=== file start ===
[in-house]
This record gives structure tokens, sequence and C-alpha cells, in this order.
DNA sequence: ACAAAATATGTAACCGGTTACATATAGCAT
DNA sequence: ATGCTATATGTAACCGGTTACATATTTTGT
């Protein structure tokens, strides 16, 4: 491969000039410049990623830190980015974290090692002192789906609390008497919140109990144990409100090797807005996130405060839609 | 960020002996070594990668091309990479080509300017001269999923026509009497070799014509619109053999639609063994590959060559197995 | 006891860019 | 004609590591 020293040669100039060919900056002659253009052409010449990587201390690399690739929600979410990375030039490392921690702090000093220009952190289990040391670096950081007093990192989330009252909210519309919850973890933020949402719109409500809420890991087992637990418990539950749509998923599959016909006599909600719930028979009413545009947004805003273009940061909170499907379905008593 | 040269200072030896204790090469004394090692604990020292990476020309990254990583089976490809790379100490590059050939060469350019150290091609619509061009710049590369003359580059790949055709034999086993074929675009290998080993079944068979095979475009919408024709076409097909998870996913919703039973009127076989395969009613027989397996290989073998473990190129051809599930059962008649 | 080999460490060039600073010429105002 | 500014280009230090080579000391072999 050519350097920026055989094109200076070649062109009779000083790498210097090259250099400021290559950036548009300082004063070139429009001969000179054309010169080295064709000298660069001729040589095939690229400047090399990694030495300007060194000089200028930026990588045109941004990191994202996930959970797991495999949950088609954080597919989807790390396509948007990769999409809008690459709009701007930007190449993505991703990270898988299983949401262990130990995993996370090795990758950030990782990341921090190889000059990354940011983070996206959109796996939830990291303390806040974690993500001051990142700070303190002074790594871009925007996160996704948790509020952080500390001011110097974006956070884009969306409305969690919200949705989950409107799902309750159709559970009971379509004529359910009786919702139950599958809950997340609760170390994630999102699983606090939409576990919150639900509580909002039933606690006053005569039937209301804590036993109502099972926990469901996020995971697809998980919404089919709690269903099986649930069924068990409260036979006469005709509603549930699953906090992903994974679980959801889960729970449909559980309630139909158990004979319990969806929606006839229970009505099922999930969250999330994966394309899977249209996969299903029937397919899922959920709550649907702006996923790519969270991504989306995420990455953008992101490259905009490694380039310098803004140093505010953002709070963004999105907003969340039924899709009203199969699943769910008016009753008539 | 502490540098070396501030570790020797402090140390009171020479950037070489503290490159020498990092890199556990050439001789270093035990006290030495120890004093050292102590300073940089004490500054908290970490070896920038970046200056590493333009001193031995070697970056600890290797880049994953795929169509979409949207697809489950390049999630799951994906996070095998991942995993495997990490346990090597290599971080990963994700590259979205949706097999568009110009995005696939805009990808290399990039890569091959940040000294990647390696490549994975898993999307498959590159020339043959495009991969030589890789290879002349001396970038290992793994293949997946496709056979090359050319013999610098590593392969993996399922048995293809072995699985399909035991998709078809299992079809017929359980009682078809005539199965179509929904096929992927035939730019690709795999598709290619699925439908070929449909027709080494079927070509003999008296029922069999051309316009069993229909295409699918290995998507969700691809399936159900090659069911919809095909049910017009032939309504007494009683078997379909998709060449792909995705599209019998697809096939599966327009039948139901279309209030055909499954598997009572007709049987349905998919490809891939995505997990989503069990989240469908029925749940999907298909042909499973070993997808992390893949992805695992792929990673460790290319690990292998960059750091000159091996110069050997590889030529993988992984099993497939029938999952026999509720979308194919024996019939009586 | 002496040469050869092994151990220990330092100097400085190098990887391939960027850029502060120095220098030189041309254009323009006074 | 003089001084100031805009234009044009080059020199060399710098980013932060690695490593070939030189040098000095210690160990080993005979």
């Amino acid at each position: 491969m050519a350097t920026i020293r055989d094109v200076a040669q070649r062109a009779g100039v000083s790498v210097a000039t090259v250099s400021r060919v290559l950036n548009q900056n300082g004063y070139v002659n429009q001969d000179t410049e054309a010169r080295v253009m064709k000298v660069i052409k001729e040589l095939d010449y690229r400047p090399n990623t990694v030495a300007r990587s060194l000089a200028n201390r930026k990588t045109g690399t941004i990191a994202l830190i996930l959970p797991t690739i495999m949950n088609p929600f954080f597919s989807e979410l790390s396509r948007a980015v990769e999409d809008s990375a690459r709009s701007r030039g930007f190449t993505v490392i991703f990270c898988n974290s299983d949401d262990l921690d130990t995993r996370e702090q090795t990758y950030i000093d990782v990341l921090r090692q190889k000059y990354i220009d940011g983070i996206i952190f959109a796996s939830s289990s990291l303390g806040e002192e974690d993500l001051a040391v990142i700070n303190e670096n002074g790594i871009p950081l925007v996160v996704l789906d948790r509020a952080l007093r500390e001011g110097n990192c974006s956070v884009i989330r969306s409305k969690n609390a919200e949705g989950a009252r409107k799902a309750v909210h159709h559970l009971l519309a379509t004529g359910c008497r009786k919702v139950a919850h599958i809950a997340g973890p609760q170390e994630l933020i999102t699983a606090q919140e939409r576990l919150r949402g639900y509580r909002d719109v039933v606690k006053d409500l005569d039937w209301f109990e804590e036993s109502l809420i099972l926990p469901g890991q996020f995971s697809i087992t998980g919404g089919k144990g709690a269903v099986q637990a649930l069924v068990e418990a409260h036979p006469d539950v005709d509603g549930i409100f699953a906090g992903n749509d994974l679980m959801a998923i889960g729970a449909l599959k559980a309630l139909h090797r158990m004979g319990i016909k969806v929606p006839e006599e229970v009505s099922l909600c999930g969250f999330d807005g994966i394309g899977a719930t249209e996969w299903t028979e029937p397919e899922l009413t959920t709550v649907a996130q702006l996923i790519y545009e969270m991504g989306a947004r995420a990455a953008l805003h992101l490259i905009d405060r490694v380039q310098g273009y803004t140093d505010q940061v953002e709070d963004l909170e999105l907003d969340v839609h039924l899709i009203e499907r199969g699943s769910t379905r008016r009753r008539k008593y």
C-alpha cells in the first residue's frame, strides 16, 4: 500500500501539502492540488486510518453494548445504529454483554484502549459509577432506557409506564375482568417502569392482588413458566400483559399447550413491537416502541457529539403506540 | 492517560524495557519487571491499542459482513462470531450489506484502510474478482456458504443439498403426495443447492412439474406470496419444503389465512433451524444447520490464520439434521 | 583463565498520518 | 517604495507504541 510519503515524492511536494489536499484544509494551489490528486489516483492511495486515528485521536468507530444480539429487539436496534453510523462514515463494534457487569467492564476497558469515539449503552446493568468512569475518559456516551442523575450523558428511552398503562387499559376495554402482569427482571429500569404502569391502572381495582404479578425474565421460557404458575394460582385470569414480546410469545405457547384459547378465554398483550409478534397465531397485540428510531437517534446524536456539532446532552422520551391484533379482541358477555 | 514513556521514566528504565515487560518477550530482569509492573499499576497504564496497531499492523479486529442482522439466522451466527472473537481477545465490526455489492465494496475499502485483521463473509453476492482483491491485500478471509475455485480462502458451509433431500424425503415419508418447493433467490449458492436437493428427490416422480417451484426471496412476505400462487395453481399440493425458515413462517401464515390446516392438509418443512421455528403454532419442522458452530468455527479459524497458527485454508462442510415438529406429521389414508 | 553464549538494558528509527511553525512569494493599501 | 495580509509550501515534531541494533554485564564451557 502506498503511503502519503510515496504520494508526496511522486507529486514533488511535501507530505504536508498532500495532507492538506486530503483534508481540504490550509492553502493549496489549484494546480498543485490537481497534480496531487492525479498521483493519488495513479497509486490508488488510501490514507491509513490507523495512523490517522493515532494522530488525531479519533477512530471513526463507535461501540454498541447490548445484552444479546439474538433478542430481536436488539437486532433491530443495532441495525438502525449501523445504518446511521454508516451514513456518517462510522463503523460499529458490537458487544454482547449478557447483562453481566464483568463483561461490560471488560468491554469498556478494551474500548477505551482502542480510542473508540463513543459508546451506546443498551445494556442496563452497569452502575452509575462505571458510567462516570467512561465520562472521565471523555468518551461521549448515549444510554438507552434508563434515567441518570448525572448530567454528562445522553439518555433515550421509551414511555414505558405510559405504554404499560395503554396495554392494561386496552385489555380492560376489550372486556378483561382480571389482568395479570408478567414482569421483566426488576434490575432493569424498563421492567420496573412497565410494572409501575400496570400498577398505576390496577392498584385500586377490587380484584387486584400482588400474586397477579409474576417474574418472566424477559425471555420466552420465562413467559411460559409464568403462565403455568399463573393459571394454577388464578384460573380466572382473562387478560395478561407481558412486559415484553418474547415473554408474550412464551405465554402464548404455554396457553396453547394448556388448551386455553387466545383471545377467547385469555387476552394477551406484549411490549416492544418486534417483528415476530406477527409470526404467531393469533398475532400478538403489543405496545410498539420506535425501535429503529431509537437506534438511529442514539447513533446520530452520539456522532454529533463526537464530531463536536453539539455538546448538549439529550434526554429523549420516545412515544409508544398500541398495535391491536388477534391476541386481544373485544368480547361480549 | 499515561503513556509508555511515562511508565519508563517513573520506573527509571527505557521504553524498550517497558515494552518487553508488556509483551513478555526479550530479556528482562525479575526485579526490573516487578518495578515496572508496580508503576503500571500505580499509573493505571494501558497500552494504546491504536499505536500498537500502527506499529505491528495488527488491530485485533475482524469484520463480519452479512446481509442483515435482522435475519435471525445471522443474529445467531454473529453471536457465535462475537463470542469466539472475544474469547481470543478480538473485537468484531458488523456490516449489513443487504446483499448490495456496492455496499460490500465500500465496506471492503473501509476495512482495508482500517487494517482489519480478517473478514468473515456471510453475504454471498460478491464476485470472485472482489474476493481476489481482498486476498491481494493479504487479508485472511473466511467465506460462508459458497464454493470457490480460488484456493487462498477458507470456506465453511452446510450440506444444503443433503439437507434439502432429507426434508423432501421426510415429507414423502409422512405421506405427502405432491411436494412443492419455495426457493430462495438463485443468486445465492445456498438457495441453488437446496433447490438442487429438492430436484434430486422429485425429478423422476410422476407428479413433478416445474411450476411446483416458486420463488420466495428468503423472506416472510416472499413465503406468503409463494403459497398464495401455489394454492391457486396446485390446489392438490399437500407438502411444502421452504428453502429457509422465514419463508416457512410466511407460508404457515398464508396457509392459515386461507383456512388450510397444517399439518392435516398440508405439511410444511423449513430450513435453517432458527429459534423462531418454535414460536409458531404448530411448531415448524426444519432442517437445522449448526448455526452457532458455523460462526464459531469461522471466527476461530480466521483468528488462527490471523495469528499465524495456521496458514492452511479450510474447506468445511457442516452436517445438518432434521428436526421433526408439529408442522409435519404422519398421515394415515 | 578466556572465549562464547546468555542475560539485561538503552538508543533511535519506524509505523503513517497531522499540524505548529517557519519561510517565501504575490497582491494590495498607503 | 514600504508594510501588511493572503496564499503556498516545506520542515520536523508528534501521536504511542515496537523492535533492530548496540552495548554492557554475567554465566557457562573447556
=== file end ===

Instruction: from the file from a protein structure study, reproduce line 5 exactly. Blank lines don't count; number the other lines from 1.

């Protein structure tokens, strides 16, 4: 491969000039410049990623830190980015974290090692002192789906609390008497919140109990144990409100090797807005996130405060839609 | 960020002996070594990668091309990479080509300017001269999923026509009497070799014509619109053999639609063994590959060559197995 | 006891860019 | 004609590591 020293040669100039060919900056002659253009052409010449990587201390690399690739929600979410990375030039490392921690702090000093220009952190289990040391670096950081007093990192989330009252909210519309919850973890933020949402719109409500809420890991087992637990418990539950749509998923599959016909006599909600719930028979009413545009947004805003273009940061909170499907379905008593 | 040269200072030896204790090469004394090692604990020292990476020309990254990583089976490809790379100490590059050939060469350019150290091609619509061009710049590369003359580059790949055709034999086993074929675009290998080993079944068979095979475009919408024709076409097909998870996913919703039973009127076989395969009613027989397996290989073998473990190129051809599930059962008649 | 080999460490060039600073010429105002 | 500014280009230090080579000391072999 050519350097920026055989094109200076070649062109009779000083790498210097090259250099400021290559950036548009300082004063070139429009001969000179054309010169080295064709000298660069001729040589095939690229400047090399990694030495300007060194000089200028930026990588045109941004990191994202996930959970797991495999949950088609954080597919989807790390396509948007990769999409809008690459709009701007930007190449993505991703990270898988299983949401262990130990995993996370090795990758950030990782990341921090190889000059990354940011983070996206959109796996939830990291303390806040974690993500001051990142700070303190002074790594871009925007996160996704948790509020952080500390001011110097974006956070884009969306409305969690919200949705989950409107799902309750159709559970009971379509004529359910009786919702139950599958809950997340609760170390994630999102699983606090939409576990919150639900509580909002039933606690006053005569039937209301804590036993109502099972926990469901996020995971697809998980919404089919709690269903099986649930069924068990409260036979006469005709509603549930699953906090992903994974679980959801889960729970449909559980309630139909158990004979319990969806929606006839229970009505099922999930969250999330994966394309899977249209996969299903029937397919899922959920709550649907702006996923790519969270991504989306995420990455953008992101490259905009490694380039310098803004140093505010953002709070963004999105907003969340039924899709009203199969699943769910008016009753008539 | 502490540098070396501030570790020797402090140390009171020479950037070489503290490159020498990092890199556990050439001789270093035990006290030495120890004093050292102590300073940089004490500054908290970490070896920038970046200056590493333009001193031995070697970056600890290797880049994953795929169509979409949207697809489950390049999630799951994906996070095998991942995993495997990490346990090597290599971080990963994700590259979205949706097999568009110009995005696939805009990808290399990039890569091959940040000294990647390696490549994975898993999307498959590159020339043959495009991969030589890789290879002349001396970038290992793994293949997946496709056979090359050319013999610098590593392969993996399922048995293809072995699985399909035991998709078809299992079809017929359980009682078809005539199965179509929904096929992927035939730019690709795999598709290619699925439908070929449909027709080494079927070509003999008296029922069999051309316009069993229909295409699918290995998507969700691809399936159900090659069911919809095909049910017009032939309504007494009683078997379909998709060449792909995705599209019998697809096939599966327009039948139901279309209030055909499954598997009572007709049987349905998919490809891939995505997990989503069990989240469908029925749940999907298909042909499973070993997808992390893949992805695992792929990673460790290319690990292998960059750091000159091996110069050997590889030529993988992984099993497939029938999952026999509720979308194919024996019939009586 | 002496040469050869092994151990220990330092100097400085190098990887391939960027850029502060120095220098030189041309254009323009006074 | 003089001084100031805009234009044009080059020199060399710098980013932060690695490593070939030189040098000095210690160990080993005979």